Long term effects of childhood trauma : a study of child survivors of the Holocaust using narrative coding analysis / Gila Sandler.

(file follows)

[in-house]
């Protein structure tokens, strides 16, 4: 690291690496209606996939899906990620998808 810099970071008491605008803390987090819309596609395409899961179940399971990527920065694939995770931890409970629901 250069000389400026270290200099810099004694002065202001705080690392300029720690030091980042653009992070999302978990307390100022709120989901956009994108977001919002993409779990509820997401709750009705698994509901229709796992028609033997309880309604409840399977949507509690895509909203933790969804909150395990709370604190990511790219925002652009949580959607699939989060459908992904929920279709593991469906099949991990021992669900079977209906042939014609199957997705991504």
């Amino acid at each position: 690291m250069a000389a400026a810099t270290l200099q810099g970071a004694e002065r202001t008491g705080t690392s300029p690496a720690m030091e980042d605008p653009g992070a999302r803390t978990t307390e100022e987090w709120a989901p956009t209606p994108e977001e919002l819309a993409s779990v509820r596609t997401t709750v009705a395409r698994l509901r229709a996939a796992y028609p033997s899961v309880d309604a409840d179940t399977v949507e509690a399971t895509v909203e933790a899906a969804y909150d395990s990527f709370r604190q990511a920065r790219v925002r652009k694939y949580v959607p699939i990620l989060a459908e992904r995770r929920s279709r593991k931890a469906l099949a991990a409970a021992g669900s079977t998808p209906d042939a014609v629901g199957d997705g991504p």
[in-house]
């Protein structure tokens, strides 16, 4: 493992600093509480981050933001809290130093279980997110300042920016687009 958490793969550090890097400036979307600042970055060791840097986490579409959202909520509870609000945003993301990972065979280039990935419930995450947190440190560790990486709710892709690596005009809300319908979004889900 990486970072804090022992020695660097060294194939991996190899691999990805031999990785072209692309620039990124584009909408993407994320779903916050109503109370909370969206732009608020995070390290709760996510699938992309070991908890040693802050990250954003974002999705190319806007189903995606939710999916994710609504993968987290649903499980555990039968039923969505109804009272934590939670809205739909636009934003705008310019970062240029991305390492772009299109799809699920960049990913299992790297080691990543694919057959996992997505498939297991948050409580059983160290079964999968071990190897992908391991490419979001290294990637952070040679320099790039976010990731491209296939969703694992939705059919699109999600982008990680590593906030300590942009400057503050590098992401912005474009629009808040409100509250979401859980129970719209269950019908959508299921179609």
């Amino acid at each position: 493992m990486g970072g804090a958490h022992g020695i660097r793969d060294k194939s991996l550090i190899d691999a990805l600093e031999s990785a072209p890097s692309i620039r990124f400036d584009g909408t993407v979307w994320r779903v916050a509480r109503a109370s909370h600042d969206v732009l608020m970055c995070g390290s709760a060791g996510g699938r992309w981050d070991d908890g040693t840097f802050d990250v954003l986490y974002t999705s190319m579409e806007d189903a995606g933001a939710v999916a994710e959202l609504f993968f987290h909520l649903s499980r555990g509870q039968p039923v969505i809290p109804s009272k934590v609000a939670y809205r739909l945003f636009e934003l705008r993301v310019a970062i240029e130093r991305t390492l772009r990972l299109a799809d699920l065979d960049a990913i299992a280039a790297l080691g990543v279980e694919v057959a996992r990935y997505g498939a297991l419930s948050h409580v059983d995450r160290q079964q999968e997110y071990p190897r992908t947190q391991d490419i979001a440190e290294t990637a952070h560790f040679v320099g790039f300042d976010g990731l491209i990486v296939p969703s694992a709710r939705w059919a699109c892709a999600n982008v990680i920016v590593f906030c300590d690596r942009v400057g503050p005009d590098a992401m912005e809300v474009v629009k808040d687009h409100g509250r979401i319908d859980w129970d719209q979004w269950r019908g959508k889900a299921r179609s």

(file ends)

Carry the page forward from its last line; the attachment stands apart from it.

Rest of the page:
This study focuses on trauma related to state sponsored genocide. Specifically it examines the long-term effects of trauma endured by child survivors of the Holocaust using a narrative coding analysis of transcribed interviews (N = 100) conducted by the International Study of Organized Persecution of Children (ISOPC) of Child Development Research (CDR). The relevant literature is reviewed, including qualitative and quantitative studies done to date regarding child survivors. A rationale for the methodological approach in this study is presented, explaining the aim at combining the strengths of the quantitative and qualitative processes, by analyzing rich personal narratives using a method that allows for statistical analysis.Age at the time of trauma and the nature of the postwar situation are explored as they relate to anxiety, depression and quality of life in adulthood. Measures used include the Gottschalk-Gleser Scales Psychiatric Content Analysis Diagnostic (PCAD) software (Gottschalk & Bechtel, 2002) items from the original ISOPC of CDR Code Book (Child Development Research, 1997) as well as Code Book items revised by the current researcher. Results revealed no significant associations between age-at-onset or postwar variables and broad measures of mental health in adulthood. However, poor parental competence in the postwar period was associated with higher levels of depression and anxiety related to loss of and abandonment by loved ones experienced in adulthood. Additionally, poor maternal adjustment was associated with higher levels of depression in adulthood. Age was related to the "type" of anxiety experienced. Those who were younger at the onset of persecution were found to have higher levels of anxiety related to shame and older children were found to have higher levels of anxiety related to fear of injury and harm.Methodological issues are considered in light of the results. Central findings of this study demonstrate the critical importance of postwar parental competence and maternal adjustment on the child's functioning later in life. This emphasizes the need for early intervention by mental health providers in the aftermath of massive trauma, with the child, and his/her parents.
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